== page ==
Jesus increased in wisdom and in stature and in favor with God and man. ~Luke 2:52
So who would you rather be Eddy Rodriguez or Ted Williams?
A few weeks ago I was kerfluffled (technical term) by an often used but rarely considered phrase: “I just want to get ahead in life.”
Ahead of who? Ahead of what?
I think we actually use it to mean that we want to make it big early so we can coast through the rest of our life. Not only is that uninspiring, it is also a bad marathon strategy and a poor leadership philosophy.
In running, this concept is called the negative split where you go out slowly and deliberately so that each segment may become faster culminating with a blistering push to the finish line.
Which brings me to Eddy Rodriguez and Ted Williams.
Eddy Rodriguez was a catcher in the Major Leagues in 2012. In his first at bat in the major leagues he hit a homerun. His opening stat sheet would have read:
However, Eddy Rodriguez had to keep playing the game, and the next one before being sent back into the minor league pool.
Imagine the enthuasism Eddy would have felt-especially after his back story of defecting to the USA-as he rounded the bases during that first at bat. Then imagine the pressure during the next 4 at bats to swing for the fences in order to repeat that exhilaration and earn his keep.
In contrast, Ted Williams’ opening game with the Red Sox against the Yankees is April 20, 1939 where he goes 1 for 4 with 2 strike outs. While being overshadowed by Gehrig and DiMaggio in this opening game, Williams chugs along to end a storied career with the best On Base Percentage in Baseball history, which includes a streak of 4 homeruns in 4 at bats culminating in September 22, 1957 with a grand slam.
In the end this is how MLB describes his final at bat:
September 26, 1960: Ted Williams, making his final big-league plate appearance against Baltimore’s Jack Fisher, drives a 1-1 pitch an estimated 450 feet into the seats in right-center behind the Boston bullpen. It is Williams’s 521st and final HR, putting him third on the all-time list. Williams’s HR gives the seventh-place Red Sox a 5-4 victory. When he trots out to left field in the 9th, he is replaced immediately by Carroll Hardy. Williams retires to a standing ovation from the adoring fans.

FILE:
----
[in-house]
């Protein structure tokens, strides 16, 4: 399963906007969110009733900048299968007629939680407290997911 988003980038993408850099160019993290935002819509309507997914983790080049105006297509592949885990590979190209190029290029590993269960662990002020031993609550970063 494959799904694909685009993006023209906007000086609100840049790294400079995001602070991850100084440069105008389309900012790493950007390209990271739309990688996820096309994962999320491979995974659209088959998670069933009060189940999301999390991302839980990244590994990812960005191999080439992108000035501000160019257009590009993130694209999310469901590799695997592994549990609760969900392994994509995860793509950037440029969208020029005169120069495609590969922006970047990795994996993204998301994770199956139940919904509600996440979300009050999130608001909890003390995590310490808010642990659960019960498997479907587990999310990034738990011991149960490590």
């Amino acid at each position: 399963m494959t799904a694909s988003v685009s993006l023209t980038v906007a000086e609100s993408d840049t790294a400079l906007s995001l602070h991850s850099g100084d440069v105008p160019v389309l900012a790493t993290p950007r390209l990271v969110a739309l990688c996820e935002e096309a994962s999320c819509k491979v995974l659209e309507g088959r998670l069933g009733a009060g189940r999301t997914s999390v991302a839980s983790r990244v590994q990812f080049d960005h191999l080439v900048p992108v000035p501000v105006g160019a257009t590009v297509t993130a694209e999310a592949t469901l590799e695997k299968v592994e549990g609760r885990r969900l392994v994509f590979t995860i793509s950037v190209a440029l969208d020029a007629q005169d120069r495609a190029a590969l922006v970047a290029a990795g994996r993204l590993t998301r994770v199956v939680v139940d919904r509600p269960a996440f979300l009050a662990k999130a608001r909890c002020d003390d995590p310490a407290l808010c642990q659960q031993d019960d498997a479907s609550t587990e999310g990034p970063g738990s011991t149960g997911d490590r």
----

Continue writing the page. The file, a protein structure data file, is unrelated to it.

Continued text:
So would you rather start off with a big flourish into obscurity or finish a long life with a bang and a standing ovation?
Recently, I read these challenging words from A Work of Heart:
The lure of the limelight has caused many leaders to miss the maturing of the commonplace by fast tracking into premature leadership. Ultimately, they get into situations over their heads.
God uses the commonplace to build character and expand a leader’s heart by layering experiences that must be available for later larger assignments.
Leaders of great legacy look back over their lives and see that every assignment was God’s preparation for the next thing.
So, while you slug through each at bat dig deep knowing that the wealth of experience, the perspective of looking over past struggles, and the patience to not fast-track are all mechanisms that God uses to fine tune you.
This was Jesus style. Ever wonder why Jesus spent 30 years working as a carpenter before going public with his ministry? Those lines from Luke 2:52 are interesting-Jesus, the Son of God, took time of maturation and preparation. God was pacing His perfect revelation so that at just the right time and just the right way Jesus could demonstrate the power of finishing strong.
While many of us are drawn to the limelight, we should relish the opportunities to develop as leaders before we are called up.
Our goal should be to slide into the Home Plate of life hearing this words: “His master said to him, ‘Well done, good and faithful servant. You have been faithful over a little; I will set you over much. Enter into the joy of your master.’” Matthew 25:23.